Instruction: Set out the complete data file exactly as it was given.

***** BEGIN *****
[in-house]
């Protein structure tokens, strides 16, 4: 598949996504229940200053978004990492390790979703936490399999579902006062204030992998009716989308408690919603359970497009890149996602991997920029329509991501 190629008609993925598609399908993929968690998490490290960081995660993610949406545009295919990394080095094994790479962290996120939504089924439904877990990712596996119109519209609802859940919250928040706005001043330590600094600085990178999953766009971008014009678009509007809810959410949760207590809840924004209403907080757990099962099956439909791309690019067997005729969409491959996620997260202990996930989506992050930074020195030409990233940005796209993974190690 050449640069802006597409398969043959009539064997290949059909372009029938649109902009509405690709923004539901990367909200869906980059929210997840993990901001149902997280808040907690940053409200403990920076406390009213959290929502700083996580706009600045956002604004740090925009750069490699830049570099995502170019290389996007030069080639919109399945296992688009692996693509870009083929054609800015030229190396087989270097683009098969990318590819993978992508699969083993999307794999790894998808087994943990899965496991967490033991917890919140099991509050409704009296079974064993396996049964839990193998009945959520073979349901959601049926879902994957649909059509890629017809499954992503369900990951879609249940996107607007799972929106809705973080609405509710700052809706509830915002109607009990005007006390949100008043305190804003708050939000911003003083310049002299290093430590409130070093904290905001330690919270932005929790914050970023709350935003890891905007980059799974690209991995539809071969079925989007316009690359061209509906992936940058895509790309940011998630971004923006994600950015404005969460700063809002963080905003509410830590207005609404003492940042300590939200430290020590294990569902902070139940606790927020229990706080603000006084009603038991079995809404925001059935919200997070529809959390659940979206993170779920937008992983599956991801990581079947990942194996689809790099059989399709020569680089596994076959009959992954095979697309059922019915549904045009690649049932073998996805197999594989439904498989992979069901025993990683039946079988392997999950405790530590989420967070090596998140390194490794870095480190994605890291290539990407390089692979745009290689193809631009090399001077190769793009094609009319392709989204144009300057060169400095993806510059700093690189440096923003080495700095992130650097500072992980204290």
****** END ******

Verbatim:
[in-house]
């Protein structure tokens, strides 16, 4: 598949996504229940200053978004990492390790979703936490399999579902006062204030992998009716989308408690919603359970497009890149996602991997920029329509991501 190629008609993925598609399908993929968690998490490290960081995660993610949406545009295919990394080095094994790479962290996120939504089924439904877990990712596996119109519209609802859940919250928040706005001043330590600094600085990178999953766009971008014009678009509007809810959410949760207590809840924004209403907080757990099962099956439909791309690019067997005729969409491959996620997260202990996930989506992050930074020195030409990233940005796209993974190690 050449640069802006597409398969043959009539064997290949059909372009029938649109902009509405690709923004539901990367909200869906980059929210997840993990901001149902997280808040907690940053409200403990920076406390009213959290929502700083996580706009600045956002604004740090925009750069490699830049570099995502170019290389996007030069080639919109399945296992688009692996693509870009083929054609800015030229190396087989270097683009098969990318590819993978992508699969083993999307794999790894998808087994943990899965496991967490033991917890919140099991509050409704009296079974064993396996049964839990193998009945959520073979349901959601049926879902994957649909059509890629017809499954992503369900990951879609249940996107607007799972929106809705973080609405509710700052809706509830915002109607009990005007006390949100008043305190804003708050939000911003003083310049002299290093430590409130070093904290905001330690919270932005929790914050970023709350935003890891905007980059799974690209991995539809071969079925989007316009690359061209509906992936940058895509790309940011998630971004923006994600950015404005969460700063809002963080905003509410830590207005609404003492940042300590939200430290020590294990569902902070139940606790927020229990706080603000006084009603038991079995809404925001059935919200997070529809959390659940979206993170779920937008992983599956991801990581079947990942194996689809790099059989399709020569680089596994076959009959992954095979697309059922019915549904045009690649049932073998996805197999594989439904498989992979069901025993990683039946079988392997999950405790530590989420967070090596998140390194490794870095480190994605890291290539990407390089692979745009290689193809631009090399001077190769793009094609009319392709989204144009300057060169400095993806510059700093690189440096923003080495700095992130650097500072992980204290």